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MOVIE REVIEW : 'Black Rain' a Blast of Fiery Razzle-Dazzle

September 22, 1989|MICHAEL WILMINGTON

In "Black Rain" (citywide), director Ridley Scott and his team pump in so much pyrotechnic razzle-dazzle that the movie becomes a triumph of matter over mind. It's a blast of pure sensation, shallow but scintillating, like a great rock melody, superbly produced, where the music pumps you up even as the lyrics drag you down.

"Rain" focuses on a macho cop from Manhattan who runs head-first into two sides of modern Japan: the rigid formalities on top, the crazy danger of the underworld below. It's more movie culture-clash, with Michael Douglas' rude and surly Nick Conklin, the ultimate fish out of water, trying to blast his way through an Asian sea of red tape to recover an extradited murderer, while the city around him becomes the movie's dominant character.

This material has rich potential. It suggests current American paranoia about Japan's emerging economic supremacy, as well as the skewed modern visions of the new high-tech Orient in Juzo Itami films like "The Funeral" or "A Taxing Woman." But the story is standard '80s shtick: boy meets killer, boy loses killer, boy gets killer. The screenwriters, Craig Bolotin and Warren Lewis, show little inspiration. They seem to have transplanted bodily Don Siegel's 1968 "Coogan's Bluff"--in which Clint Eastwood was a brusque Arizona lawman chasing a crazy extradited criminal all over New York--and juiced it up with a lot of yakuza movie bits and a doomed cop buddy named Charlie (Andy Garcia). Charlie figures in the script's nadir of invention, a dopey scene where he plays torero with his jacket to a gang of maniacal motorcycle punks.

The yakuza references are deliberate. Ken Takakura, the Eastwood of that genre, is cast here as the representative of old-style Japanese decency and honor: a cop assigned to help Conklin. He seems to be the only sane man in the entire movie, the foil for Conklin's belching rage and his what-the-hell approach to law enforcement. Takakura plays him with dignity and restraint--even when he and Andy Garcia do their big male-bonding number, a duet to Ray Charles' "What'd I Say" in an Osaka nightclub.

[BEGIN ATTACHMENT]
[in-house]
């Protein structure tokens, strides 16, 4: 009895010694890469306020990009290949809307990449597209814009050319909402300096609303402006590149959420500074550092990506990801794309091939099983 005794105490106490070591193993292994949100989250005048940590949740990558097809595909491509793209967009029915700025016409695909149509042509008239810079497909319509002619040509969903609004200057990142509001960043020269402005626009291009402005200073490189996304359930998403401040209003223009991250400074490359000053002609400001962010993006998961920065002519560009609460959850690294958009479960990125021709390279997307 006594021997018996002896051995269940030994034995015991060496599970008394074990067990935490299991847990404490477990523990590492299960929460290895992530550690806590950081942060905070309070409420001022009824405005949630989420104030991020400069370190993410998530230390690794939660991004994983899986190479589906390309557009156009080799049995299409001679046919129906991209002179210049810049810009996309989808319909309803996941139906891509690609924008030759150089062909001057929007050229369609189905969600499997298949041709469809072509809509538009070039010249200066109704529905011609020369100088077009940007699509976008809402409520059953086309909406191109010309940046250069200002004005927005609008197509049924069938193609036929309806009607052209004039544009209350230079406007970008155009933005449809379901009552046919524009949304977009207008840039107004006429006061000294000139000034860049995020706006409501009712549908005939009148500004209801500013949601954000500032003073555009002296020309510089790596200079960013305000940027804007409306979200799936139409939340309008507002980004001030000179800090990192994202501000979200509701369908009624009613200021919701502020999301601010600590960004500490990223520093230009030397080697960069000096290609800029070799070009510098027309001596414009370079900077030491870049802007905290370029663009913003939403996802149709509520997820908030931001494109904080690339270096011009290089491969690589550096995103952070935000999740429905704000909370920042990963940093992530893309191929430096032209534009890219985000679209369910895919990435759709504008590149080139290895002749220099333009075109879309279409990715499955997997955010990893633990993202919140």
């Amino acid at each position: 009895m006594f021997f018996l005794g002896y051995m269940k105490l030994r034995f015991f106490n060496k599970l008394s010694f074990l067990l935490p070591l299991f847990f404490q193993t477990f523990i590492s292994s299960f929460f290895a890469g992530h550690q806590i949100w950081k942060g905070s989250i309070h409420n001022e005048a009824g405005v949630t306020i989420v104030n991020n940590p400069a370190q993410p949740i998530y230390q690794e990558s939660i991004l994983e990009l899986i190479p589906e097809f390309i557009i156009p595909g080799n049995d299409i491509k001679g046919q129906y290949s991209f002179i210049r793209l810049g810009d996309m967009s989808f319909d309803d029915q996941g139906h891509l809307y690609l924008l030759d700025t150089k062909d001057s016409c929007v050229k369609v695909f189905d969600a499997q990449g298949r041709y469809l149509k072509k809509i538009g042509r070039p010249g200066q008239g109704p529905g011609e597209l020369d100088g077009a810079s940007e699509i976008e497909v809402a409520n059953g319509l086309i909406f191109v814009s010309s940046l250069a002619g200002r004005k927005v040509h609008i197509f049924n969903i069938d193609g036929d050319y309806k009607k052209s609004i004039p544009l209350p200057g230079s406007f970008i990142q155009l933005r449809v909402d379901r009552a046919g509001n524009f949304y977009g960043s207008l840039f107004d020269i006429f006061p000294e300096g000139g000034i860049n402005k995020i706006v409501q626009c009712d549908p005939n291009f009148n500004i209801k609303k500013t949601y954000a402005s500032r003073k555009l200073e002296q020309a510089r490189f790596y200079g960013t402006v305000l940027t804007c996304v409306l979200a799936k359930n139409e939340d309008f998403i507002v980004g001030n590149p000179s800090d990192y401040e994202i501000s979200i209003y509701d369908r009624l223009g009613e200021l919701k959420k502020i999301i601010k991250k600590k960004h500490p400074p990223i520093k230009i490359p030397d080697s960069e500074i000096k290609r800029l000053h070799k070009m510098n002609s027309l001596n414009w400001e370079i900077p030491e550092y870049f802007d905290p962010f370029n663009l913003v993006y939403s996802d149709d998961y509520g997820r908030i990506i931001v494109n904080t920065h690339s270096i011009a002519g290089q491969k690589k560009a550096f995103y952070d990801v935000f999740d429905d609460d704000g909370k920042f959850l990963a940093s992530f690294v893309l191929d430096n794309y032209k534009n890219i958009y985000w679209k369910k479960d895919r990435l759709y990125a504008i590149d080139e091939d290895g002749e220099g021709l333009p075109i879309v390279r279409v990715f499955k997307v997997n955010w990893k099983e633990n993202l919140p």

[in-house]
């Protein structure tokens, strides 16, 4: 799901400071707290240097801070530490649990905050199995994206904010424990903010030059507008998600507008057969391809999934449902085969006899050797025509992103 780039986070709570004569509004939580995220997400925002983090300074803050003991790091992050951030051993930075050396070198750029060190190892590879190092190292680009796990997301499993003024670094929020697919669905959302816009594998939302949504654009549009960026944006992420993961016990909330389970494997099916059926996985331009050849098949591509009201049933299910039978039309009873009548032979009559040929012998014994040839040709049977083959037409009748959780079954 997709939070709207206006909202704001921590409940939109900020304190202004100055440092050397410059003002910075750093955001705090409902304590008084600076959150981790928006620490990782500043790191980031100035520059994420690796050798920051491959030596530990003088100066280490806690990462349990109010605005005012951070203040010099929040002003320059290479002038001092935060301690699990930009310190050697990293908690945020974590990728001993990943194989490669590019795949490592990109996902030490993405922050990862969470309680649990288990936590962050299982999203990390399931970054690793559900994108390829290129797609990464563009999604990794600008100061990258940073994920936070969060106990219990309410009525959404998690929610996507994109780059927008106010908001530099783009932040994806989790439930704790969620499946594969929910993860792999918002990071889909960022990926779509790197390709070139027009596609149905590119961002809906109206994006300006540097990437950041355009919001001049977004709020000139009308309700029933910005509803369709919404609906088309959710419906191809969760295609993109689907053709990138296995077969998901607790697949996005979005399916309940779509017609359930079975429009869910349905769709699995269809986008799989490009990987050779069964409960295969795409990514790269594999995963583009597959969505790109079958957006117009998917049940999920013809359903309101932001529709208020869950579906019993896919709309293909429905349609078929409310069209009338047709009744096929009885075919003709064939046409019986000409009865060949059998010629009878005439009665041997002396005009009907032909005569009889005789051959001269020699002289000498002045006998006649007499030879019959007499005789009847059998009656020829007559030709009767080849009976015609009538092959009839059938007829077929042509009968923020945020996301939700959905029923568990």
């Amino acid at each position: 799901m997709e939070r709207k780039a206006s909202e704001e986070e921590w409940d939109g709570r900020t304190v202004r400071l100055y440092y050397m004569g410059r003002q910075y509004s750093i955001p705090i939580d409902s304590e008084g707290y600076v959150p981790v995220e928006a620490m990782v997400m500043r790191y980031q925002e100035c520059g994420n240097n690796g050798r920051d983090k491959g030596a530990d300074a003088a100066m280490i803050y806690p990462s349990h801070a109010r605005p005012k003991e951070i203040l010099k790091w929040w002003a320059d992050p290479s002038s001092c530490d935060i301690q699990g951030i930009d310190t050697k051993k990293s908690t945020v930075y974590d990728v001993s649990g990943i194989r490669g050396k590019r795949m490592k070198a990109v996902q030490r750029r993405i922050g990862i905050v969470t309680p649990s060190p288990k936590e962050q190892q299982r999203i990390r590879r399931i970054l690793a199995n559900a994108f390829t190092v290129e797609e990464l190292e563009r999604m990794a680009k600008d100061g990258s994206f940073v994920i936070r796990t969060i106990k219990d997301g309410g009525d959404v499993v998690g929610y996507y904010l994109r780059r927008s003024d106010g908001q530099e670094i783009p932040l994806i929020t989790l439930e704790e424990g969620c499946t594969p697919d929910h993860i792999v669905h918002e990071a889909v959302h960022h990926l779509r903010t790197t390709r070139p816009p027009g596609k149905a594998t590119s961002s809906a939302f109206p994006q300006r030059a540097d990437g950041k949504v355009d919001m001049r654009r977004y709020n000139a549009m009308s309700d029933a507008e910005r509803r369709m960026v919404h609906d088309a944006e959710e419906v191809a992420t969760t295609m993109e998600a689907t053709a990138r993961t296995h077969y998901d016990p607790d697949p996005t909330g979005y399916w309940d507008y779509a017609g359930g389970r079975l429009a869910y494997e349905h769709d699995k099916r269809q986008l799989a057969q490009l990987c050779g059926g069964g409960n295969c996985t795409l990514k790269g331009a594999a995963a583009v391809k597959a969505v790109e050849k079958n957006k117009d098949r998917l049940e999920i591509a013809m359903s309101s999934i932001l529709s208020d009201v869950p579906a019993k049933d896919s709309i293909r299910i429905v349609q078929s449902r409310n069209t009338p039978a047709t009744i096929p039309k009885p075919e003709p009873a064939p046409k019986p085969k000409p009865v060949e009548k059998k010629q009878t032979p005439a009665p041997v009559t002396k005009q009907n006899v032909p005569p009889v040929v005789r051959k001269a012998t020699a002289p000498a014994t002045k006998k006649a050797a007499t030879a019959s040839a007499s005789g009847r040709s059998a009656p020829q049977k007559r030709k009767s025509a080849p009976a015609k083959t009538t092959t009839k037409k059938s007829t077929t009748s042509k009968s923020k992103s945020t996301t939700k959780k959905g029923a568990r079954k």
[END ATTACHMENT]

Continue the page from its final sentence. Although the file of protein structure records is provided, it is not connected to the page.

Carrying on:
But Scott and his visual team--including cinematographer Jan De Bont and production designer Norris Spencer--give this unimaginative plot a dazzling, dangerous, overwhelming surface. The images seem to explode right in your face: a coruscating cabaret street that looks like pop Dante, towering angular skyscrapers poking like huge computer blocks into a misty black-night sky aflame with neon, a factory shooting off iridescent sparks, a weird modernistic golf range jutting over the edge of the city, huge plumes of Scott's trademark mist spilling out into the black, rain-slickened streets.

Scott may have composed more knock-out frames per movie than any other modern director, and "Black Rain" knocks your eyes out all over again. It's hellaciously gorgeous. Much of this movie was actually shot in Osaka, but somehow Scott seems to have found part of the world he helped imagine in "Blade Runner": a huge, multimedia hybrid of a city that promiscuously smears together West and East.

In "Blade Runner," Scott, Laurence Paull and Jordan Cronenweth seemed to have invented a new visual style: a kind of film noir refracted through the voluptuously mechanical imagery of movies like "2001: A Space Odyssey." It became film noir cubed: a world in which night, rain, rot and melancholy shadows mingled with blazing neon and super-electronic gadgetry, where those dark "Citizen Kane" camera angles had gone kaleidoscopic and hot. Here, Scott re-creates the same kind of imagery, minus the rot. You don't watch this movie, you get drenched in it.

Douglas, who's played great, smooth, shifty slicksters in his last two movies--the stock-manipulator Gordon Gekko in "Wall Street" and the adulterous lawyer of "Fatal Attraction"--seems to be liberated here. He gets to snarl at everyone, wear leather and get gutty, honest, and low-down. It's a big, sexy, swaggeringly self-confident movie-star performance, and it plays nicely against the crisp, knife-like work of Garcia, Takakura, Yusaku Matsuda (the young killer) and the others.

But Nick isn't really a character. He's another archetype, a stubble-faced superman who's usually right and whose battering-ram tactics are better suited to running down psychos than the slow-but-steady style of the local police. It's hard to take seriously the idea, which the movie suggests, that he's learned anything from this culture--other than to be fond of Ken Takakura--because the cops we see are tradition-bound fuddy-duddies and the yakuzas are weirdos or rich, conniving scum, and the only girl Nick flirts with is Kate Capshaw as a bar hostess from Chicago.

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